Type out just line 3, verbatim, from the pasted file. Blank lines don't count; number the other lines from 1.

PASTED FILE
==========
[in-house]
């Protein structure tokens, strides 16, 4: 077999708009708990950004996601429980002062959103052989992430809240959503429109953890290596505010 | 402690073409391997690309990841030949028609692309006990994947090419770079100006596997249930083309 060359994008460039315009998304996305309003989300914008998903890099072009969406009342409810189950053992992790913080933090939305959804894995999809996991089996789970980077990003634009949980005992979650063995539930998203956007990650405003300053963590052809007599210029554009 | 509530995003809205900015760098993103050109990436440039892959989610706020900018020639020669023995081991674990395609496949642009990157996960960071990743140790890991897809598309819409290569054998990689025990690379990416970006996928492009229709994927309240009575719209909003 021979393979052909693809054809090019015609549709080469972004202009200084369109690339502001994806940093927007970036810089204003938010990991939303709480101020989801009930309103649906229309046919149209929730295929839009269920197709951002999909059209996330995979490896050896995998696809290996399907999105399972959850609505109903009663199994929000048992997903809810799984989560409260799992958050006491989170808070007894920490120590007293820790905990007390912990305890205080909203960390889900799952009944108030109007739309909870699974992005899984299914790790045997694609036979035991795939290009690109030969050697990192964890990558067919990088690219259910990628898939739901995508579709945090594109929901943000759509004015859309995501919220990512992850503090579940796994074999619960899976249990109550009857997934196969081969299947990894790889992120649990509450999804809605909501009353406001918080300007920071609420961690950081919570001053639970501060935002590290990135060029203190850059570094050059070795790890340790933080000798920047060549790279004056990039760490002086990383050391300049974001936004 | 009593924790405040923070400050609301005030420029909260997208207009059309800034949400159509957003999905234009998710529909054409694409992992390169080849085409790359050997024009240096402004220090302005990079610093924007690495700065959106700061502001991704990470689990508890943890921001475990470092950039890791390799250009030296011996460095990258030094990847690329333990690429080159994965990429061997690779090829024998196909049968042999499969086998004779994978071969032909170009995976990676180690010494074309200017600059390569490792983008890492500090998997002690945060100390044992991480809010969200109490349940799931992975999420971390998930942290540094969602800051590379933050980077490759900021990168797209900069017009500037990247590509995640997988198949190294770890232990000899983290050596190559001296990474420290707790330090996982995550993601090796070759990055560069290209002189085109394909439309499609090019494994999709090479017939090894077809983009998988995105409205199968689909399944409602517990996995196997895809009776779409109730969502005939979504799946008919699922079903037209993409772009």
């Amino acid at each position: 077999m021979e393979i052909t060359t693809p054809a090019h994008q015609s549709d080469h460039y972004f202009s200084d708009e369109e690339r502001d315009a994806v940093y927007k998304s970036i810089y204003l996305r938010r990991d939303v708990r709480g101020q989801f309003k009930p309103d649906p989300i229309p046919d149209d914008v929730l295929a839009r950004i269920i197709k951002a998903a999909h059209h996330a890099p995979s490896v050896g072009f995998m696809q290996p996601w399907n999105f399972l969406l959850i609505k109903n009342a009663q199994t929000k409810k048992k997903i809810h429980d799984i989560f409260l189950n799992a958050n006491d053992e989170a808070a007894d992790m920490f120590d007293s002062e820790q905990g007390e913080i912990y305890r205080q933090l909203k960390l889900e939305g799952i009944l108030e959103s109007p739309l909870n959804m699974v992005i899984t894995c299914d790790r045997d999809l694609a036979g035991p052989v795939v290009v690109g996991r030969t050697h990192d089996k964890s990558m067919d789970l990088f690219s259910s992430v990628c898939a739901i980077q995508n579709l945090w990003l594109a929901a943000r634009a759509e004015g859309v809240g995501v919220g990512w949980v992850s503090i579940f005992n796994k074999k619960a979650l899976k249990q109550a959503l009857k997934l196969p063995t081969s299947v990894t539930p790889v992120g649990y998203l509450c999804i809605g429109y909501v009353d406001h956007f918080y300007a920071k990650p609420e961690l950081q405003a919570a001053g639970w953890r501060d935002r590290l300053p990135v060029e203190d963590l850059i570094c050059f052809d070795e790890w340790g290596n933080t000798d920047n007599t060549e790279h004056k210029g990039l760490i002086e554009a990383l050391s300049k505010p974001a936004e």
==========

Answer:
């Amino acid at each position: 077999m021979e393979i052909t060359t693809p054809a090019h994008q015609s549709d080469h460039y972004f202009s200084d708009e369109e690339r502001d315009a994806v940093y927007k998304s970036i810089y204003l996305r938010r990991d939303v708990r709480g101020q989801f309003k009930p309103d649906p989300i229309p046919d149209d914008v929730l295929a839009r950004i269920i197709k951002a998903a999909h059209h996330a890099p995979s490896v050896g072009f995998m696809q290996p996601w399907n999105f399972l969406l959850i609505k109903n009342a009663q199994t929000k409810k048992k997903i809810h429980d799984i989560f409260l189950n799992a958050n006491d053992e989170a808070a007894d992790m920490f120590d007293s002062e820790q905990g007390e913080i912990y305890r205080q933090l909203k960390l889900e939305g799952i009944l108030e959103s109007p739309l909870n959804m699974v992005i899984t894995c299914d790790r045997d999809l694609a036979g035991p052989v795939v290009v690109g996991r030969t050697h990192d089996k964890s990558m067919d789970l990088f690219s259910s992430v990628c898939a739901i980077q995508n579709l945090w990003l594109a929901a943000r634009a759509e004015g859309v809240g995501v919220g990512w949980v992850s503090i579940f005992n796994k074999k619960a979650l899976k249990q109550a959503l009857k997934l196969p063995t081969s299947v990894t539930p790889v992120g649990y998203l509450c999804i809605g429109y909501v009353d406001h956007f918080y300007a920071k990650p609420e961690l950081q405003a919570a001053g639970w953890r501060d935002r590290l300053p990135v060029e203190d963590l850059i570094c050059f052809d070795e790890w340790g290596n933080t000798d920047n007599t060549e790279h004056k210029g990039l760490i002086e554009a990383l050391s300049k505010p974001a936004e």